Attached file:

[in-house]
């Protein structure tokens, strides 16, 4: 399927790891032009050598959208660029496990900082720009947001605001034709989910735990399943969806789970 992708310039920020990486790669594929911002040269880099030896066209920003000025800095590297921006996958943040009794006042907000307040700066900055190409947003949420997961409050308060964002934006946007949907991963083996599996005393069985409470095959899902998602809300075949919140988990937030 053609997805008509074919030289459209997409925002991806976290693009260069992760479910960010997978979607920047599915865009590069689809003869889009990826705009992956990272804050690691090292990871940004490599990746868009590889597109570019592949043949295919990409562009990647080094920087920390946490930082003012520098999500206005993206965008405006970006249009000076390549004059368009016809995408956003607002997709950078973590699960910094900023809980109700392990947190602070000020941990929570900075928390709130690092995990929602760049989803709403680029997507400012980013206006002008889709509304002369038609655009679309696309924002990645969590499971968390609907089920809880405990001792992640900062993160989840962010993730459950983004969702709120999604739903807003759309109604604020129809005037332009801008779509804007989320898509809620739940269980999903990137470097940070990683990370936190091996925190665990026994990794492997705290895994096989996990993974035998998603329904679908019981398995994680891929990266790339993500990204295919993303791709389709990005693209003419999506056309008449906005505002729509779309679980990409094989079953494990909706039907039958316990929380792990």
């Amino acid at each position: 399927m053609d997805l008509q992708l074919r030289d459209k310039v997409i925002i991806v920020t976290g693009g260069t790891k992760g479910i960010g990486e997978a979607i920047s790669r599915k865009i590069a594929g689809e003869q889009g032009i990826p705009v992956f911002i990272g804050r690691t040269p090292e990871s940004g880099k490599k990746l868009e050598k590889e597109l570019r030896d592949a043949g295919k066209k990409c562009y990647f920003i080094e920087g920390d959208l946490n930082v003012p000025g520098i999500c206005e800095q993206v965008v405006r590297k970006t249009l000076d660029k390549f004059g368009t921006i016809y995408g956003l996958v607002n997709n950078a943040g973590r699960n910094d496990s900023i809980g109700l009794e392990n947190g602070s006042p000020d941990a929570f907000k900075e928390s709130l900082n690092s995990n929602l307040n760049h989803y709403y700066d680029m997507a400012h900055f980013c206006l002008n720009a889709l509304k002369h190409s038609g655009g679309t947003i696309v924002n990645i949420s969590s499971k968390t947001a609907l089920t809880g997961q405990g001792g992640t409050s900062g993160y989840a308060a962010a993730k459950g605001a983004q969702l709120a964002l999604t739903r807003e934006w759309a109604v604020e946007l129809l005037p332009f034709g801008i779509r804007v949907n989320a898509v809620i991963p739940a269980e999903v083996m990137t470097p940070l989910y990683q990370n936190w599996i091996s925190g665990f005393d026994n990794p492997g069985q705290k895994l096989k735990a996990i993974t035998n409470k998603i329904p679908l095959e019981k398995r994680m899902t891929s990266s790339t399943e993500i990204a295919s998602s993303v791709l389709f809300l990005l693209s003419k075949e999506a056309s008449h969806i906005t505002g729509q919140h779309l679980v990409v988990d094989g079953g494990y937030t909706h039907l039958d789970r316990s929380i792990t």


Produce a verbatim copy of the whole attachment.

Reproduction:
[in-house]
């Protein structure tokens, strides 16, 4: 399927790891032009050598959208660029496990900082720009947001605001034709989910735990399943969806789970 992708310039920020990486790669594929911002040269880099030896066209920003000025800095590297921006996958943040009794006042907000307040700066900055190409947003949420997961409050308060964002934006946007949907991963083996599996005393069985409470095959899902998602809300075949919140988990937030 053609997805008509074919030289459209997409925002991806976290693009260069992760479910960010997978979607920047599915865009590069689809003869889009990826705009992956990272804050690691090292990871940004490599990746868009590889597109570019592949043949295919990409562009990647080094920087920390946490930082003012520098999500206005993206965008405006970006249009000076390549004059368009016809995408956003607002997709950078973590699960910094900023809980109700392990947190602070000020941990929570900075928390709130690092995990929602760049989803709403680029997507400012980013206006002008889709509304002369038609655009679309696309924002990645969590499971968390609907089920809880405990001792992640900062993160989840962010993730459950983004969702709120999604739903807003759309109604604020129809005037332009801008779509804007989320898509809620739940269980999903990137470097940070990683990370936190091996925190665990026994990794492997705290895994096989996990993974035998998603329904679908019981398995994680891929990266790339993500990204295919993303791709389709990005693209003419999506056309008449906005505002729509779309679980990409094989079953494990909706039907039958316990929380792990």
């Amino acid at each position: 399927m053609d997805l008509q992708l074919r030289d459209k310039v997409i925002i991806v920020t976290g693009g260069t790891k992760g479910i960010g990486e997978a979607i920047s790669r599915k865009i590069a594929g689809e003869q889009g032009i990826p705009v992956f911002i990272g804050r690691t040269p090292e990871s940004g880099k490599k990746l868009e050598k590889e597109l570019r030896d592949a043949g295919k066209k990409c562009y990647f920003i080094e920087g920390d959208l946490n930082v003012p000025g520098i999500c206005e800095q993206v965008v405006r590297k970006t249009l000076d660029k390549f004059g368009t921006i016809y995408g956003l996958v607002n997709n950078a943040g973590r699960n910094d496990s900023i809980g109700l009794e392990n947190g602070s006042p000020d941990a929570f907000k900075e928390s709130l900082n690092s995990n929602l307040n760049h989803y709403y700066d680029m997507a400012h900055f980013c206006l002008n720009a889709l509304k002369h190409s038609g655009g679309t947003i696309v924002n990645i949420s969590s499971k968390t947001a609907l089920t809880g997961q405990g001792g992640t409050s900062g993160y989840a308060a962010a993730k459950g605001a983004q969702l709120a964002l999604t739903r807003e934006w759309a109604v604020e946007l129809l005037p332009f034709g801008i779509r804007v949907n989320a898509v809620i991963p739940a269980e999903v083996m990137t470097p940070l989910y990683q990370n936190w599996i091996s925190g665990f005393d026994n990794p492997g069985q705290k895994l096989k735990a996990i993974t035998n409470k998603i329904p679908l095959e019981k398995r994680m899902t891929s990266s790339t399943e993500i990204a295919s998602s993303v791709l389709f809300l990005l693209s003419k075949e999506a056309s008449h969806i906005t505002g729509q919140h779309l679980v990409v988990d094989g079953g494990y937030t909706h039907l039958d789970r316990s929380i792990t």